Crow Wing State Park (Minnesota) 21-Jul-2022

We awoke in Baxter to cloudless skies, moderate temperatures, light humidity, and little wind. Thus favored by the weather, we continued with our park quest by driving the short distance to Crow Wing State Park at the confluence of the Mississippi and Crow Wing Rivers. The 2.5 mile (4.0 km) Hiking Club route here includes part of the Red River Oxcart Trail, offers some good views of the Mississippi, and passes a few historic landmarks.

Sometime in the night we concluded that our whinging about the bugs was getting more irritating than the bugs themselves. So when we arrived at Crow Wing, there was none of that – we just readied our anti-bug bandanas, slathered ourselves with DEET, and strode boldly into the forest! Arrrah! Arrrah!

We got started by walking down to the Old Crow Wing Townsite on the banks of the Mississippi. Here sits the partially restored Clement Beaulieu house, built in 1849 in the Greek Revival Style and considered to be the “…oldest standing frame house north of the Twin Cities…” It was thought a mansion in its day.

Information on the way to the old townsite
Clement Beaulieu House (1849)
Reflections
The Beaulieu House overlooks the old townsite and the Mississippi

Due to its location at the confluence of two major rivers, Crow Wing had long been an important gathering place for the Ojibwe and Dakota peoples. The site’s easy access to water and water transport encouraged non-indigenous settlers to establish a trading post here in 1837; by 1870, Crow Wing had grown into a town of some substance. And then, in 1871, the Northern Pacific Railroad arrived, crossing the Mississippi River not at Crow Wing as had been hoped, but to the north, at Brainerd. Soon the little community of Crow Wing was but a ghost town. ๐Ÿ˜ฅ

This reminded us of Jacksonville, Oregon, which sprang into being in the early 1850s when gold was found nearby. The gold played-out, the prospectors moved on, but Jacksonville persisted. Then, in the early 1880s, the Southern Pacific Railroad began laying track southward toward California. Jacksonville’s hopes of blossoming as a new county seat rested on having the railroad come to town (so to speak). But the railroad would have had to curve their route to do so and they wouldn’t curve unless Jacksonville paid for it. Jacksonville didn’t have the money, so the railroad went straight down the valley, past a then siding that grew into Medford – today’s county seat. But Jacksonville dodged a ghost town fate by (eventually) reinventing itself as an upscale tourist destination. ๐Ÿ˜‰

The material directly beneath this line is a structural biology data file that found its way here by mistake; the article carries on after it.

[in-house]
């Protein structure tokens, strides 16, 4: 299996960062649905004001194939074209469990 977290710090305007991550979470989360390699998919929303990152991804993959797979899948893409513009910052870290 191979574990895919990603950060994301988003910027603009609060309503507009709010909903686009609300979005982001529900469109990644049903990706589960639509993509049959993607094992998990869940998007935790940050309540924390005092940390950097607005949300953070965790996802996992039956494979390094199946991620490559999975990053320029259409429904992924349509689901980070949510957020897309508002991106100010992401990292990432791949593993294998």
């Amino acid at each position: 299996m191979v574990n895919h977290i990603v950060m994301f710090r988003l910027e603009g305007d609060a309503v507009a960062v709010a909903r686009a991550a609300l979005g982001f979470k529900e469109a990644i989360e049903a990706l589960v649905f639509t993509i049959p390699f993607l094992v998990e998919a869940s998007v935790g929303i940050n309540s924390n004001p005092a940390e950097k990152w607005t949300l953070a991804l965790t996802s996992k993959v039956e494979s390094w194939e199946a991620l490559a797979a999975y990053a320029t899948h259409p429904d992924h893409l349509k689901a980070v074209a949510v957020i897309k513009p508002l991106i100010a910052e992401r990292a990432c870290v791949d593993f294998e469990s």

From the Beaulieu House, we worked our way downriver and then up to the Father Pierz Chapel.

The path of the old oxcart trail
Overlooking the Mississippi ~ Crow Wing confluence
Heading toward the chapel
Colorful, fuzzy mushrooms

Back in the day, this Catholic Chapel (which was recently rebuilt out of granite) was sited across from the Lutheran Church, while the Episcopalians had a nice spot some distance away with a sweeping view of the Mississippi. Not to pick sides, but we thought the Anglicans had the better deal, real estate-wise. ๐Ÿ˜‰

Wall detail, Pierz Chapel

From the Chapel, we went to the Chippewa Lookout and then down to a dock along the river.

Toward the Chippewa Lookout, with bug bandana in place
At the river dock

Then back over the Lookout and down around the peninsula on the Red River Oxcart Trail, past the place where these carts used to cross the river – on the bottom at low water or floating at higher water. Must have been exciting either way. Then it was back to the parking lot.

The oxcarts crossed here
Back to the car

It proved a good hike – the weather was great, the bugs not too irritating, and the history of the area interesting. Too bad Crow Wing never got the chance to be a tourist destination – but it lives on as a state park well worth visiting. ๐Ÿ˜

Our Hiking Club route at Crow Wing (R = oxcart crossing, C = Chippewa Lookout, P = Pierz Chapel)
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